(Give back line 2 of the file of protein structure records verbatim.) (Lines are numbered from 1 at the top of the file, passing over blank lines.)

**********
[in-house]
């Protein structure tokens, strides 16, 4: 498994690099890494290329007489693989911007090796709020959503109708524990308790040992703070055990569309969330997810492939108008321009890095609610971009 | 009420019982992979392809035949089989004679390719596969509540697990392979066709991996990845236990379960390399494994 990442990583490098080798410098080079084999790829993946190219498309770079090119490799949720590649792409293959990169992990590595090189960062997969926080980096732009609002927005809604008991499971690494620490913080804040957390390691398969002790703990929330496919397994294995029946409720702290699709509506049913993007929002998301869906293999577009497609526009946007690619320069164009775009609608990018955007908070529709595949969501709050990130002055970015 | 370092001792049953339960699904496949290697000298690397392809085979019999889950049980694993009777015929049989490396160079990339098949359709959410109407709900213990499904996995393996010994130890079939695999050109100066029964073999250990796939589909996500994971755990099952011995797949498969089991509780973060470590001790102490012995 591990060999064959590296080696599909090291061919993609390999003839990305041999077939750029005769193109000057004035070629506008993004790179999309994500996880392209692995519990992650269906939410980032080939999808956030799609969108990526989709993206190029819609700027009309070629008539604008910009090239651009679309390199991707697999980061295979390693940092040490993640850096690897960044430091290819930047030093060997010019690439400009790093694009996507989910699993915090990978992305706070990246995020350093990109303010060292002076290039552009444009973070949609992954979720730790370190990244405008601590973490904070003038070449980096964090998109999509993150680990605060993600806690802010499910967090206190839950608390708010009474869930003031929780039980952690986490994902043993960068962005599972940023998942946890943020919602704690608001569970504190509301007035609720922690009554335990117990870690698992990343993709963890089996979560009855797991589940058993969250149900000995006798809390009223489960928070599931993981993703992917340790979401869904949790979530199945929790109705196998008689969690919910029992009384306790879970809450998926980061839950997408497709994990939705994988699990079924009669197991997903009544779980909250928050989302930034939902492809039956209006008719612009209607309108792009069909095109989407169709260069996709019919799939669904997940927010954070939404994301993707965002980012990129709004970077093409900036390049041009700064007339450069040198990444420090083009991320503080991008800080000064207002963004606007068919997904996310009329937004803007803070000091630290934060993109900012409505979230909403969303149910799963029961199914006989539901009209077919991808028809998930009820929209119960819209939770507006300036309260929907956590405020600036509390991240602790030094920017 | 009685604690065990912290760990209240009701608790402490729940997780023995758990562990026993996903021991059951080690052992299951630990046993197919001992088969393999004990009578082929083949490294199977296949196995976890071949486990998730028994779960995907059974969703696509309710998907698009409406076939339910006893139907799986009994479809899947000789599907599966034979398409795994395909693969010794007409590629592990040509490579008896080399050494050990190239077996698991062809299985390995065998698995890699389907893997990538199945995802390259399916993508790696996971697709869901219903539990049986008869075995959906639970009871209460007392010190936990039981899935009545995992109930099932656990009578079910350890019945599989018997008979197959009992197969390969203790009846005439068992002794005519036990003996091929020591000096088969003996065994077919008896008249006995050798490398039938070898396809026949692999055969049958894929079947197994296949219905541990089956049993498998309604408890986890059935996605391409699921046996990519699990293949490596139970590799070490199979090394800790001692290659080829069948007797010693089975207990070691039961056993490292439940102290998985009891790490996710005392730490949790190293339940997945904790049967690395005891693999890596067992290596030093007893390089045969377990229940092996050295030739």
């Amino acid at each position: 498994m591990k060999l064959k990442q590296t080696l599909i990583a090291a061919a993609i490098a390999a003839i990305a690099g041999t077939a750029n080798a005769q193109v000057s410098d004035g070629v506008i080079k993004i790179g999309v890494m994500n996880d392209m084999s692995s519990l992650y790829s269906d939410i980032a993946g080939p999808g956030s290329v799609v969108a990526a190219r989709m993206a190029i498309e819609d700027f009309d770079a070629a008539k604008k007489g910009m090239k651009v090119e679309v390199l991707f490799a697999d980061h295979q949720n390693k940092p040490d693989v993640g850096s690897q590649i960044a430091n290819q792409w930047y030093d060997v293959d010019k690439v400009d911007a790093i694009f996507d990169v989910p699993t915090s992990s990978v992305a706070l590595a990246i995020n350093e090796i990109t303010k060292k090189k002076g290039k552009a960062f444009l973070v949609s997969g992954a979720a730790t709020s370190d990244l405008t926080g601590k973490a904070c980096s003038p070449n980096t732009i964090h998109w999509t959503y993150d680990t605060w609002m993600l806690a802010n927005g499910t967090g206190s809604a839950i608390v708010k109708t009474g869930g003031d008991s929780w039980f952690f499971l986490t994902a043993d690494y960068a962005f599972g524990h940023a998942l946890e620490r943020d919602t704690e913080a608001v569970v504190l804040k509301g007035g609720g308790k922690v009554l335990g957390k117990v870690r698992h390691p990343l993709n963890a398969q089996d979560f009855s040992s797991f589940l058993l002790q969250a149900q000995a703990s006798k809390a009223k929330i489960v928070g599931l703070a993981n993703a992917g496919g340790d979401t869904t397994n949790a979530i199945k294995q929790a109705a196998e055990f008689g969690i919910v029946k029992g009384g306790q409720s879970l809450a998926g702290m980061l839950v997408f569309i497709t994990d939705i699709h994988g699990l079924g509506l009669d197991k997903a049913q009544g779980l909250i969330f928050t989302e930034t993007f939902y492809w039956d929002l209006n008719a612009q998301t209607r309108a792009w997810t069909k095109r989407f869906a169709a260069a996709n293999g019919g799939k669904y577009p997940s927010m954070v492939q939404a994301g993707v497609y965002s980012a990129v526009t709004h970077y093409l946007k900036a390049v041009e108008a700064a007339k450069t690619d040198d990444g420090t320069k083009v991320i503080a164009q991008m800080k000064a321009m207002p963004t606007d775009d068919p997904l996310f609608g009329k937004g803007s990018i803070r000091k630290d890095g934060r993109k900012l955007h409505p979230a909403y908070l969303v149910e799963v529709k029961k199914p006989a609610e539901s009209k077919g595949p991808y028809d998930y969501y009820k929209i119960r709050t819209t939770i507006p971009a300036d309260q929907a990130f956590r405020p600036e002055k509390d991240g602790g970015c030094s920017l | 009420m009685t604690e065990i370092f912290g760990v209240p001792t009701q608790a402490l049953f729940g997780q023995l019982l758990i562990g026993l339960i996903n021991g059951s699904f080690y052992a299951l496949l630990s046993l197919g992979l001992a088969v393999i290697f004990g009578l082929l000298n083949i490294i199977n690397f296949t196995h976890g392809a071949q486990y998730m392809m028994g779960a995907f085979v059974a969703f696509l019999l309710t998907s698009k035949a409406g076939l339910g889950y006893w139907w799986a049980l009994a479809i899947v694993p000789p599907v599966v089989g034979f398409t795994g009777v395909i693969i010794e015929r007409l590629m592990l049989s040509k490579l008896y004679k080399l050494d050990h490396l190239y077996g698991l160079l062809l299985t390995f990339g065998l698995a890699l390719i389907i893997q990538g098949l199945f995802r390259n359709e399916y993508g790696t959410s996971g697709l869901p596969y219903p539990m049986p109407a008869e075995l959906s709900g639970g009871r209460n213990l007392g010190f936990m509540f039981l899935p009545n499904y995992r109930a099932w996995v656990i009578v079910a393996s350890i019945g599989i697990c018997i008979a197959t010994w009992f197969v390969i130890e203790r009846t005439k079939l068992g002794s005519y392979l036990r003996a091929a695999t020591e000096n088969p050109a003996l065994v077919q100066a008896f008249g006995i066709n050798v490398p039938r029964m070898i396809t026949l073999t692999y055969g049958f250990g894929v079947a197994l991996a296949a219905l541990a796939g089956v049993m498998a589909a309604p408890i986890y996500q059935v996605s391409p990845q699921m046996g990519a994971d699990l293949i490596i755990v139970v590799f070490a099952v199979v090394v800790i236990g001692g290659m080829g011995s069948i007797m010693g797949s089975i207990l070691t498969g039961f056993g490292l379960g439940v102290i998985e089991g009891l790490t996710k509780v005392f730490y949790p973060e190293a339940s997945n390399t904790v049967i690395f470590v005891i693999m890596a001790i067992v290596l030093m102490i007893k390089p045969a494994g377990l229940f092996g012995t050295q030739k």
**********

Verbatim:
């Protein structure tokens, strides 16, 4: 498994690099890494290329007489693989911007090796709020959503109708524990308790040992703070055990569309969330997810492939108008321009890095609610971009 | 009420019982992979392809035949089989004679390719596969509540697990392979066709991996990845236990379960390399494994 990442990583490098080798410098080079084999790829993946190219498309770079090119490799949720590649792409293959990169992990590595090189960062997969926080980096732009609002927005809604008991499971690494620490913080804040957390390691398969002790703990929330496919397994294995029946409720702290699709509506049913993007929002998301869906293999577009497609526009946007690619320069164009775009609608990018955007908070529709595949969501709050990130002055970015 | 370092001792049953339960699904496949290697000298690397392809085979019999889950049980694993009777015929049989490396160079990339098949359709959410109407709900213990499904996995393996010994130890079939695999050109100066029964073999250990796939589909996500994971755990099952011995797949498969089991509780973060470590001790102490012995 591990060999064959590296080696599909090291061919993609390999003839990305041999077939750029005769193109000057004035070629506008993004790179999309994500996880392209692995519990992650269906939410980032080939999808956030799609969108990526989709993206190029819609700027009309070629008539604008910009090239651009679309390199991707697999980061295979390693940092040490993640850096690897960044430091290819930047030093060997010019690439400009790093694009996507989910699993915090990978992305706070990246995020350093990109303010060292002076290039552009444009973070949609992954979720730790370190990244405008601590973490904070003038070449980096964090998109999509993150680990605060993600806690802010499910967090206190839950608390708010009474869930003031929780039980952690986490994902043993960068962005599972940023998942946890943020919602704690608001569970504190509301007035609720922690009554335990117990870690698992990343993709963890089996979560009855797991589940058993969250149900000995006798809390009223489960928070599931993981993703992917340790979401869904949790979530199945929790109705196998008689969690919910029992009384306790879970809450998926980061839950997408497709994990939705994988699990079924009669197991997903009544779980909250928050989302930034939902492809039956209006008719612009209607309108792009069909095109989407169709260069996709019919799939669904997940927010954070939404994301993707965002980012990129709004970077093409900036390049041009700064007339450069040198990444420090083009991320503080991008800080000064207002963004606007068919997904996310009329937004803007803070000091630290934060993109900012409505979230909403969303149910799963029961199914006989539901009209077919991808028809998930009820929209119960819209939770507006300036309260929907956590405020600036509390991240602790030094920017 | 009685604690065990912290760990209240009701608790402490729940997780023995758990562990026993996903021991059951080690052992299951630990046993197919001992088969393999004990009578082929083949490294199977296949196995976890071949486990998730028994779960995907059974969703696509309710998907698009409406076939339910006893139907799986009994479809899947000789599907599966034979398409795994395909693969010794007409590629592990040509490579008896080399050494050990190239077996698991062809299985390995065998698995890699389907893997990538199945995802390259399916993508790696996971697709869901219903539990049986008869075995959906639970009871209460007392010190936990039981899935009545995992109930099932656990009578079910350890019945599989018997008979197959009992197969390969203790009846005439068992002794005519036990003996091929020591000096088969003996065994077919008896008249006995050798490398039938070898396809026949692999055969049958894929079947197994296949219905541990089956049993498998309604408890986890059935996605391409699921046996990519699990293949490596139970590799070490199979090394800790001692290659080829069948007797010693089975207990070691039961056993490292439940102290998985009891790490996710005392730490949790190293339940997945904790049967690395005891693999890596067992290596030093007893390089045969377990229940092996050295030739």